Originally it was just going to be Ian, Bryan, and myself. It was just kind of a joke: We thought we’d write all these songs about weed and call ourselves Star Drama. But then I ended up meeting Steve Berlin, and he was asking about Middle Brother [an earlier McCauley side project] because he really liked the way that recording sounded. So I told him I was going back into the same studio to do something on the side with Ian from Black Lips, and he was like, “Oh, I love Black Lips!” So I invited him down to check out the studio and maybe play on something. Then I asked Robbie if he wanted to come down—he’s a great multi-instrumentalist. Then Hardy called me out of nowhere to say hello. He’s just a few hours away in Georgia, so I asked him “What are you doing this week? Why don’t you come to Nashville and check out what we’re doing in the studio?”

What were your goals for Cosmetics?
There wasn’t a whole lot of planning other than getting us all in the same place at the same time [laughs]. We wanted to do something pretty similar to what we did the first time. The only problem was, this time we knew we were a band! But in terms of songwriting, I approached it the same way. I didn’t bring in much material. I wanted to write it as we were going along. We limited ourselves to 10 days. It was kind of hectic.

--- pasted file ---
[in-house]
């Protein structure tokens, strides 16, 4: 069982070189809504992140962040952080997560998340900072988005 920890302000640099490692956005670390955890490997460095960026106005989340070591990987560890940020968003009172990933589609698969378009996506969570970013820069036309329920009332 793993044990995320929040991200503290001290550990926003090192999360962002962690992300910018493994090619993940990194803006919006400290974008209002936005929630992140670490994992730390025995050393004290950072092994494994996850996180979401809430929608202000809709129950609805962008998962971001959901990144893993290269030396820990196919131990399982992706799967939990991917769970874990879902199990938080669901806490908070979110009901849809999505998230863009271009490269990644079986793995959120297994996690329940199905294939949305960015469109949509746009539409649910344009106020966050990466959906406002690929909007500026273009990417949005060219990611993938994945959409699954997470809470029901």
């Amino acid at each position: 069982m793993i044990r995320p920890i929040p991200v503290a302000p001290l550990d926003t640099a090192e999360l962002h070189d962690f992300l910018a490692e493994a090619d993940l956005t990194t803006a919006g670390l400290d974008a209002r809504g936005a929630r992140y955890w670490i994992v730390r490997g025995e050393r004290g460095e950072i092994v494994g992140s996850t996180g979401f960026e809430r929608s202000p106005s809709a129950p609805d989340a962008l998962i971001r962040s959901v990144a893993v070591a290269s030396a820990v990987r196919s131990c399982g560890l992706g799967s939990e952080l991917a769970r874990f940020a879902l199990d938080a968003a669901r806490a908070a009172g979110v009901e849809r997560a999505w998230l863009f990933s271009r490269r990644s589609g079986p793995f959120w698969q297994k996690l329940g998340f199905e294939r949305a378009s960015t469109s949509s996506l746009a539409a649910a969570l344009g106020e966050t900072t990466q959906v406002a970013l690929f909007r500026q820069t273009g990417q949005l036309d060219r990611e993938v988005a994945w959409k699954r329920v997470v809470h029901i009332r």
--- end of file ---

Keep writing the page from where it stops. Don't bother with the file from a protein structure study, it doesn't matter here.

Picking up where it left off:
Wait—10 days to write, rehearse, and record the whole album?
Yeah. That’s how we did it the first time. I’d be like “I have an idea—let’s riff on it.” We’d roll tape, and then I’d see if I could write some lyrics for it. That was it.

Did you do all the writing?
Hardy brought in some songs he’d written, but didn’t get to use with his band. He did that the first time, too. Also, Ian has the George Harrison syndrome in the Black Lips—they give him like one song per record, so he had a few he’d written.


Selfies of all the members of Diamond Rugs.

It’s striking how well you all interact musically. Is playing together as comfortable as it sounds?
It’s surprising to me most of the time. With Deer Tick, we have a thing—we’ve just been doing it for so long. We may not see each other for a couple months but when we get back together, we know what to expect from each other. With Diamond Rugs, when we get together, everybody’s thinking, “Well, how’s this gonna go?”

Is that a challenge?
More than anything else, I have trouble remembering all the lyrics to the Diamond Rugs songs because I don’t sing them every day. So there’s a little uneasiness to it, especially when we play live. But when we get in the groove, something cool happens with the six of us. It wasn’t something that we really expected, but it’s a result we’re happy with.

John McCauley’s Diamond Rugs Gear

Guitars